Rory McIlroy is pleased after his first-round 66 leaves him one shot behind leader Luke Donald at the World Tour Championship in Dubai.
Lee Westwood and former Open champion Padraig Harrington are five under.
The final event of the European season, at the Greg Norman-designed Earth Course on the Jumeirah Golf Estates, is limited to the top 60 money-winners on the circuit this year, but only 56 were able to start.
Thomas Bjorn and Retief Goosen are injured, Ross Fisher is preparing for next week's PGA Tour qualifying school in California, and on Thursday morning Ireland's Shane Lowry withdrew because of a virus that briefly led to him being put him on a drip in hospital.
McIlroy recovered superbly from some tricky situations, notably at the 18th after his drive found the creek down the left of the fairway.
After laying up short of the green he played a majestic pitch and holed for a par, his 13th single putt of the round.
"I feel I drove the ball beautifully, with the exception of the 18th, and if I can continue to do that for the next three days I'll have a good chance," the 23-year-old said.
Also sharing second is Scotsman Marc Warren, who dropped four shots in four holes to finish one shot behind eventual winner Jeev Milkha Singh at this year's
Iain CarterBBC golf correspondent
There can be no doubting Rory McIlroy's desire to finish the year on a high. The 23-year-old is determined to win and his appetite has not been diminished by the fact he has already wrapped up the Race to Dubai.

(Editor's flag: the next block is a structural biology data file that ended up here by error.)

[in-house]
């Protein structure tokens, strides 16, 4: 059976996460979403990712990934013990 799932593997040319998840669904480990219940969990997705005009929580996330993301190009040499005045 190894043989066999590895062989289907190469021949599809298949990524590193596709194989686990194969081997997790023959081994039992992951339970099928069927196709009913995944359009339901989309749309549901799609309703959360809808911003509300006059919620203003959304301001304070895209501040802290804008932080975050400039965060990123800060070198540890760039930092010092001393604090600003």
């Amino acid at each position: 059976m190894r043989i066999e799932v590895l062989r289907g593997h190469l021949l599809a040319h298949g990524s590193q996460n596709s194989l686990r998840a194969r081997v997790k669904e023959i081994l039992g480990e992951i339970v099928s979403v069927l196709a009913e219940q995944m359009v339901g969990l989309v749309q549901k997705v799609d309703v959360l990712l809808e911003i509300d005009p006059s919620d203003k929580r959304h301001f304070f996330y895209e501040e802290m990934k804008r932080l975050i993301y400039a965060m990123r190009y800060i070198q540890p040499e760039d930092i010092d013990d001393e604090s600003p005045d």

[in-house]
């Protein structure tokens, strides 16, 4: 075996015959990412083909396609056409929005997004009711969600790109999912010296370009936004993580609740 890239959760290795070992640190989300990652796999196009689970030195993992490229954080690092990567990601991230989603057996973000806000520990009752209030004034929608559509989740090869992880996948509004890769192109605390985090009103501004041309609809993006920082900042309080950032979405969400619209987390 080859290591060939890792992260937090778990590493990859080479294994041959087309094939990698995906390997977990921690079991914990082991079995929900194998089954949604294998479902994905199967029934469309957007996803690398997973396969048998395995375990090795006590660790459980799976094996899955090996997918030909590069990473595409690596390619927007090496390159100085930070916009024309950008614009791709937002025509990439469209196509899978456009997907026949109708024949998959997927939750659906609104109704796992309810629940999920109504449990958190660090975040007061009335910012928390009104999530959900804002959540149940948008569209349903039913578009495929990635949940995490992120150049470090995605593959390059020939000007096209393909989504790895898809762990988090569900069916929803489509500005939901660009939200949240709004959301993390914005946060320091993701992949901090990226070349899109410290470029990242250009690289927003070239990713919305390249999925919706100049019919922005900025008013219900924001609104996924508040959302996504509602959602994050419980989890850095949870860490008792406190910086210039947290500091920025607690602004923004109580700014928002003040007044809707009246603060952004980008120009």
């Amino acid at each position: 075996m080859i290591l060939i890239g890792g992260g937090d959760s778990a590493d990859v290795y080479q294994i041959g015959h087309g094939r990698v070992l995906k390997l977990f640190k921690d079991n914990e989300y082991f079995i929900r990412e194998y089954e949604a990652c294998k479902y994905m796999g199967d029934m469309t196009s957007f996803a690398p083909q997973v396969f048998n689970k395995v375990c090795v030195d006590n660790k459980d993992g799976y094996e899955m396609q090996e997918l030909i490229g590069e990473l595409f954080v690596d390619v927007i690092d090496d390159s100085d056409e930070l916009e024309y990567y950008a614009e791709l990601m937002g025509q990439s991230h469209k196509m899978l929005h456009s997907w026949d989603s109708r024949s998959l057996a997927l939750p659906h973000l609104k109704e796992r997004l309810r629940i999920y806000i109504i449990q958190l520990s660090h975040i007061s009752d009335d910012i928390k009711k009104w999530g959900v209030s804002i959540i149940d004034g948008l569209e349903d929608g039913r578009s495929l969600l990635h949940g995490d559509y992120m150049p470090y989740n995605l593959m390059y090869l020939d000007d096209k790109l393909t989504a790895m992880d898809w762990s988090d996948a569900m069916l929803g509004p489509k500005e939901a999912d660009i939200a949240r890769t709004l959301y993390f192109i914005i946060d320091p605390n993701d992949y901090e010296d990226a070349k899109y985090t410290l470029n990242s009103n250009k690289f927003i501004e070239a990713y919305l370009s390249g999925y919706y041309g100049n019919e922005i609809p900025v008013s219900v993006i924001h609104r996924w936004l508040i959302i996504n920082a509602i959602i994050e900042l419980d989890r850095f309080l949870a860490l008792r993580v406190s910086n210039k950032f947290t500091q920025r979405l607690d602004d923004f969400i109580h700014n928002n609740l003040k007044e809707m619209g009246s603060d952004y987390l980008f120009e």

He faces the prospect of hunting down Luke Donald and the top two in the world fighting out the closing tournament would provide a fitting finale to an excellent year for European golf. Half of the victorious Ryder Cup team are within three strokes of the lead and this has the makings of a thrilling tournament.
The 31-year-old, whose last victory was in 2007, began his day with a "mad rush" to find his waterproofs after seeing 20mm of rain fall in two hours, but the rain soon gave way to clear blue skies and he had perfect conditions for his round.
"There was no wind to speak of and the greens were pure," he said.
Meanwhile Donald, who is planning an 11-week break from tournament golf after this event, made all seven of his birdies between the fifth and 14th holes, the latter a 626-yard par-five where his eagle putt brushed agonisingly past the cup.
"I felt like I couldn't miss. I hit some really good irons shots too and it's fun when it seems that easy," he said. "I feel like I'm swinging it pretty well and have a lot more control of the golf ball. I need an extended period of time to solidify some things in my swing."
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